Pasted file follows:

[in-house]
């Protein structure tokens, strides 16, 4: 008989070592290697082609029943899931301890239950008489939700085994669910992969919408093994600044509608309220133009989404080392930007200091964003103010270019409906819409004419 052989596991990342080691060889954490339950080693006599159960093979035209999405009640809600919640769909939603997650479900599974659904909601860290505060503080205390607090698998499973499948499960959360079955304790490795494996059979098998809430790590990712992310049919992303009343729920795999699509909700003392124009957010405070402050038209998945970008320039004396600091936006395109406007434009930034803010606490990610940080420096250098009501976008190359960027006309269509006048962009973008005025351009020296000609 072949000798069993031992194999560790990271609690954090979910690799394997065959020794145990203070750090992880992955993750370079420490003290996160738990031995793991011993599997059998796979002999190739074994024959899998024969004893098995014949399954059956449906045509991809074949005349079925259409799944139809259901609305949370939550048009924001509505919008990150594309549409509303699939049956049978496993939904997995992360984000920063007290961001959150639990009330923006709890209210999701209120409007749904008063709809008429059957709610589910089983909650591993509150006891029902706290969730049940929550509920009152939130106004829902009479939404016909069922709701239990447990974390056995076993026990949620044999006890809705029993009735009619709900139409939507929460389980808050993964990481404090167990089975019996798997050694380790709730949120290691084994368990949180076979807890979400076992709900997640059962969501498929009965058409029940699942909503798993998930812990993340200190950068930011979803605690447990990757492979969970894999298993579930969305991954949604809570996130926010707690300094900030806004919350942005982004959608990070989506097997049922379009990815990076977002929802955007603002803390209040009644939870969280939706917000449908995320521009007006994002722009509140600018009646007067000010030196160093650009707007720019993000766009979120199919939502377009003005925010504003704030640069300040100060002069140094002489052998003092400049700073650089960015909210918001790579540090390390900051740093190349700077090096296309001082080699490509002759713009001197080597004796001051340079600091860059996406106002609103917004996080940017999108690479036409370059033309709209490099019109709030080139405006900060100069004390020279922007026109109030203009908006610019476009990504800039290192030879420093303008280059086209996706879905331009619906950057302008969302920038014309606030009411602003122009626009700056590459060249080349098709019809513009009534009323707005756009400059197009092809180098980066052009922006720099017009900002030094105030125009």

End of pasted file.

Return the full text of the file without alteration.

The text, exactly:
[in-house]
């Protein structure tokens, strides 16, 4: 008989070592290697082609029943899931301890239950008489939700085994669910992969919408093994600044509608309220133009989404080392930007200091964003103010270019409906819409004419 052989596991990342080691060889954490339950080693006599159960093979035209999405009640809600919640769909939603997650479900599974659904909601860290505060503080205390607090698998499973499948499960959360079955304790490795494996059979098998809430790590990712992310049919992303009343729920795999699509909700003392124009957010405070402050038209998945970008320039004396600091936006395109406007434009930034803010606490990610940080420096250098009501976008190359960027006309269509006048962009973008005025351009020296000609 072949000798069993031992194999560790990271609690954090979910690799394997065959020794145990203070750090992880992955993750370079420490003290996160738990031995793991011993599997059998796979002999190739074994024959899998024969004893098995014949399954059956449906045509991809074949005349079925259409799944139809259901609305949370939550048009924001509505919008990150594309549409509303699939049956049978496993939904997995992360984000920063007290961001959150639990009330923006709890209210999701209120409007749904008063709809008429059957709610589910089983909650591993509150006891029902706290969730049940929550509920009152939130106004829902009479939404016909069922709701239990447990974390056995076993026990949620044999006890809705029993009735009619709900139409939507929460389980808050993964990481404090167990089975019996798997050694380790709730949120290691084994368990949180076979807890979400076992709900997640059962969501498929009965058409029940699942909503798993998930812990993340200190950068930011979803605690447990990757492979969970894999298993579930969305991954949604809570996130926010707690300094900030806004919350942005982004959608990070989506097997049922379009990815990076977002929802955007603002803390209040009644939870969280939706917000449908995320521009007006994002722009509140600018009646007067000010030196160093650009707007720019993000766009979120199919939502377009003005925010504003704030640069300040100060002069140094002489052998003092400049700073650089960015909210918001790579540090390390900051740093190349700077090096296309001082080699490509002759713009001197080597004796001051340079600091860059996406106002609103917004996080940017999108690479036409370059033309709209490099019109709030080139405006900060100069004390020279922007026109109030203009908006610019476009990504800039290192030879420093303008280059086209996706879905331009619906950057302008969302920038014309606030009411602003122009626009700056590459060249080349098709019809513009009534009323707005756009400059197009092809180098980066052009922006720099017009900002030094105030125009």